Fort Sumter National Monument
Photos and article by Kathleen Walls
American Roads Travel Magazine
say Charleston most people will automatically think Civil War and
Fort Sumter. It was here that the conflagration turning brother against
brother exploded into the most bloody warfare American soil has ever known. At the crack
of dawn on April 12, 1861, Confederate General Pierre Beauregard, in command of 50 cannons
and in direct order from President Jefferson Davis, opened fire on his former West Point
Instructor and friend, Major Robert Anderson, commander of Union forces at Fort Sumter. On
April 14th, the Stars and Bars was raised over the battered fort. The war for Southern
Independence had officially begun.
Confederates held the fort for exactly four years. On April 14,1865, Now Major General
Anderson raised Old Glory over the battered fort. Grant put the 54th Massachusetts
(Colored) Regiment, who had suffered many casualties in the attack on Fort Wagner (one of
the batteries) in September of 1863, in charge of the fort. Many visitors have reported
seeing apparitions of some of these African-American soldiers. Others have reported sounds
of battle from the fort and the site where the former battery wharf once stood.
spirit reputed to roam the old fort is Daniel Hough, who was killed when his gun misfired
as he was a member of the honor guard firing as the U.S. flag was lowered at Fort Sumter
after Col. Anderson surrendered the fort. Houghs burial at the fort was one of the
last Union actions before their soldiers were evacuated. To balance this, visitors also
report seeing the ghost of a Confederate soldier there also.
Sumter is a
powerful reminder of our Nationals history and the ironies of war.
looked out over Charleston Harbor, the captain explained the history of many of the
structures I could see from the water.
the lesser known facts of the War Between the States occurred on a little island called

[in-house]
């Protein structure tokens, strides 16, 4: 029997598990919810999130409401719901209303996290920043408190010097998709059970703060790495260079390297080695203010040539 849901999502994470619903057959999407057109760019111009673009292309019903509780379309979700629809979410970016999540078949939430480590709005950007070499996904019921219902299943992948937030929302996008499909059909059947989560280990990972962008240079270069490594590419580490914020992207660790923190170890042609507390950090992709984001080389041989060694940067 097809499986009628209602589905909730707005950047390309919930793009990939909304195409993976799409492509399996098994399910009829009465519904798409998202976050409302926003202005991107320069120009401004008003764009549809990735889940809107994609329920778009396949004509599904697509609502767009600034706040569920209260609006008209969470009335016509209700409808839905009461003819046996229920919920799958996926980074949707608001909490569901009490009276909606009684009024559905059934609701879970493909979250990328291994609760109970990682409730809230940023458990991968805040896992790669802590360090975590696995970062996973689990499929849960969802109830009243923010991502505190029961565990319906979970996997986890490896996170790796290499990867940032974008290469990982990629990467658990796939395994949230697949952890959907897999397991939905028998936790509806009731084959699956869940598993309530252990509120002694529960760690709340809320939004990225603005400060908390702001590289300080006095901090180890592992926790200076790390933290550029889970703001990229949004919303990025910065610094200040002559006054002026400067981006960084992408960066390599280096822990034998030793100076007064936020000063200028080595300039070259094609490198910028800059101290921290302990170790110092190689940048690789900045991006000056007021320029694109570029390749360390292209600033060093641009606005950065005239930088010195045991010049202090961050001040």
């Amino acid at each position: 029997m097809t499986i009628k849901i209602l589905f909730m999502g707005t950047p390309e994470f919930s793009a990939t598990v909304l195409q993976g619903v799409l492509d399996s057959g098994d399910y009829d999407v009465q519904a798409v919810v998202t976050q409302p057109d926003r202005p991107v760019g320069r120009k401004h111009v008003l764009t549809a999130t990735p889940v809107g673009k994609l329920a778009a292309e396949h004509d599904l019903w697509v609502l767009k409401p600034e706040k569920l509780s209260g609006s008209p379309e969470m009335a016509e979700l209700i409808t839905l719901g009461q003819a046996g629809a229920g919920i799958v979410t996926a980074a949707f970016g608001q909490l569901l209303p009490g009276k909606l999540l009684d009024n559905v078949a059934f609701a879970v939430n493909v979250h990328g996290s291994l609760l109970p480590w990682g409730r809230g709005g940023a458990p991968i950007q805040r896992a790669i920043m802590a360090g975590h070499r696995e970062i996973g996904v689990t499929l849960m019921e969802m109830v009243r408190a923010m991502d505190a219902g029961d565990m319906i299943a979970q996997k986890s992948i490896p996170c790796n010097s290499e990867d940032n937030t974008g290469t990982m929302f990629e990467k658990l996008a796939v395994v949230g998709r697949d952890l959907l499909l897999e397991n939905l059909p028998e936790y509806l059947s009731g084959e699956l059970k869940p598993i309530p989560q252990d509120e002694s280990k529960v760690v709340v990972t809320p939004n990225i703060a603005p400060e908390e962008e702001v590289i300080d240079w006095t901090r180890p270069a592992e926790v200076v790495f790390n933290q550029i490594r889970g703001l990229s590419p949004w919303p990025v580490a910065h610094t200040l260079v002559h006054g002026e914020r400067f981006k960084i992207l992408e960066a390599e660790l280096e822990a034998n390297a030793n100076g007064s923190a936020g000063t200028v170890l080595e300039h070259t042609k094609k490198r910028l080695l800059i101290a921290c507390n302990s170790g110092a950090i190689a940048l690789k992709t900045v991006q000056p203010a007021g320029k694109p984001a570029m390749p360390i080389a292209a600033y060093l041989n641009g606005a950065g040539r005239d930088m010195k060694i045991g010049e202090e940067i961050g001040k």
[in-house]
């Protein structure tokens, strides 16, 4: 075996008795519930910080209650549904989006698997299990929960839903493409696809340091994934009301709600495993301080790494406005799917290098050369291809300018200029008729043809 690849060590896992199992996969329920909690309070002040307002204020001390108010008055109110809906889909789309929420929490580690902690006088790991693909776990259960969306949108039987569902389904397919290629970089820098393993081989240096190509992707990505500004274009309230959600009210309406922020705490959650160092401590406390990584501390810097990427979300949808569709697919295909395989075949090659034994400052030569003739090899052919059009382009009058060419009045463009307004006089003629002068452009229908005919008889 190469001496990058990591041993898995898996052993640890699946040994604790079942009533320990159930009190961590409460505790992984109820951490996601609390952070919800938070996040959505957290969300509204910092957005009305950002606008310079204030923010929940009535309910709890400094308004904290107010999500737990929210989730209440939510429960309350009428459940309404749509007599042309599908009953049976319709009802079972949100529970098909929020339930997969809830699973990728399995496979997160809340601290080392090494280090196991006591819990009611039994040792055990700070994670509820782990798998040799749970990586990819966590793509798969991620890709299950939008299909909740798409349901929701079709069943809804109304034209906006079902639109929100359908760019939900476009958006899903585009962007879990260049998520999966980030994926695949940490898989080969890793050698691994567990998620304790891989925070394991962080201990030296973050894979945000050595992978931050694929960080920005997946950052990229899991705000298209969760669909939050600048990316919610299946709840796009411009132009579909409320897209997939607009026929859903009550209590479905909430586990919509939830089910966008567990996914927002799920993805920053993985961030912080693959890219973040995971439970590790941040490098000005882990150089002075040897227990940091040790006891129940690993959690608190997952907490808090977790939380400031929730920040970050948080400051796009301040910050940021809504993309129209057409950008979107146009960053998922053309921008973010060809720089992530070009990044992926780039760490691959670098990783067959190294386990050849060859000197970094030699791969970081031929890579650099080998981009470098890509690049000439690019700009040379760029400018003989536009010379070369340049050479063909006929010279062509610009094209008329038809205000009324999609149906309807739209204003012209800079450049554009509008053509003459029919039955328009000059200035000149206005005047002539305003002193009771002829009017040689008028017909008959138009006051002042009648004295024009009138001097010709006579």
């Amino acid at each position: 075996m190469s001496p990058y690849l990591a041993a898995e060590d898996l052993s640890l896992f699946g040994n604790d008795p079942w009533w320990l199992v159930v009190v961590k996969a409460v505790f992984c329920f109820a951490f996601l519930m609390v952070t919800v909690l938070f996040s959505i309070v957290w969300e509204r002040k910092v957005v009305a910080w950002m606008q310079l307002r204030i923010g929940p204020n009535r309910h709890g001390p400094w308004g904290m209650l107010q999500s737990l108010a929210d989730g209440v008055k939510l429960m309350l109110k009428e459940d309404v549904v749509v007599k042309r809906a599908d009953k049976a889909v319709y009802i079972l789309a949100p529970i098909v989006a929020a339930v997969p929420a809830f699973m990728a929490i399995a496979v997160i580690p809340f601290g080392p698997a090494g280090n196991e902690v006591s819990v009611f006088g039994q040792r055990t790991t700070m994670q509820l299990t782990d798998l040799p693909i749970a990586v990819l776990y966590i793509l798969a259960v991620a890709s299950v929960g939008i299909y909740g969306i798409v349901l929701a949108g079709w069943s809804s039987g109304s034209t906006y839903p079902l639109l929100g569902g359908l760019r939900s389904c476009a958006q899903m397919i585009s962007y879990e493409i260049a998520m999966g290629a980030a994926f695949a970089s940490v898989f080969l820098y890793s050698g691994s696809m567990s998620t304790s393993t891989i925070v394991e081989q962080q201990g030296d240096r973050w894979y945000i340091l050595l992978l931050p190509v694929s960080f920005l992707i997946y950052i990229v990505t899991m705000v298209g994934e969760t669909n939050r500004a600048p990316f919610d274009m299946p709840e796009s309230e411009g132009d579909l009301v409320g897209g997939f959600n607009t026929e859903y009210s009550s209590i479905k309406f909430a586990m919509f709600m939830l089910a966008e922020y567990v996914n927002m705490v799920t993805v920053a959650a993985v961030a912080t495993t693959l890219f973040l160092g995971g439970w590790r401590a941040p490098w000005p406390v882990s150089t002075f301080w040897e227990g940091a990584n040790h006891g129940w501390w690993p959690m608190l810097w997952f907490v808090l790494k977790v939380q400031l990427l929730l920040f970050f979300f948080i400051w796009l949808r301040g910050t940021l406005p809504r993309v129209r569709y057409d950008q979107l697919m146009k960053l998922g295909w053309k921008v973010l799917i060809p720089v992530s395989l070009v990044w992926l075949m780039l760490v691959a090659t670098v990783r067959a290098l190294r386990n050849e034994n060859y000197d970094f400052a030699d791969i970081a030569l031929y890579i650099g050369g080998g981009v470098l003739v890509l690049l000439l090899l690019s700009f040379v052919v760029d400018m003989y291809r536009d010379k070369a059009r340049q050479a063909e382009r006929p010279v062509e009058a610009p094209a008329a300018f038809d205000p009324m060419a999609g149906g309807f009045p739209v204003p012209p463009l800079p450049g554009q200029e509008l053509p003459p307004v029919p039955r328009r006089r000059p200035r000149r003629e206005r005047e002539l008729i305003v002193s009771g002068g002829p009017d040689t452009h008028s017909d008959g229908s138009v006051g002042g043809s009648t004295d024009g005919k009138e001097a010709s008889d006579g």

Shutes Folly Island in Charleston Harbor. Castle Pinckney was one of the forts
designed to protect Charleston. It was built of brick and mortar shortly before the war of
1812. On December 27, 1860, just a week after South Carolina seceded from the Union, the
Union force there was forced to retreat to Fort Sumter. It is not known whether Castle
Pinckney ever actually fired a shot but it was the first Union fort to surrender to the
beginning of the war, Castle Pinckney was used as a Confederate prison. It was later
returned to defensive service.
One East Battery
Battery is a magnificent home visible from the harbor. It was built between 1858 and 1861.
It is divided into condominiums today and the top floor unit sold just after Hurricane
Hugo for 3.6 Million.
February 1865, it had a front row seat to the battle. While the Confederates were
evacuating the city, a large gun at the nearby Battery blew up, severely damaging the
home. During the evacuation, a guest at the
house was Mary Boykin Chestnut author of A Diary from Dixie, which gave a southern woman's
perspective of the events and people of the Civil War.
history of the house involves one other famous person related to the Civil War. In 1926,
it was purchased by Mrs. Robert E. Lee, III, wife of the grandson of General Robert E.
under siege over 500 days: the longest siege in North American history.
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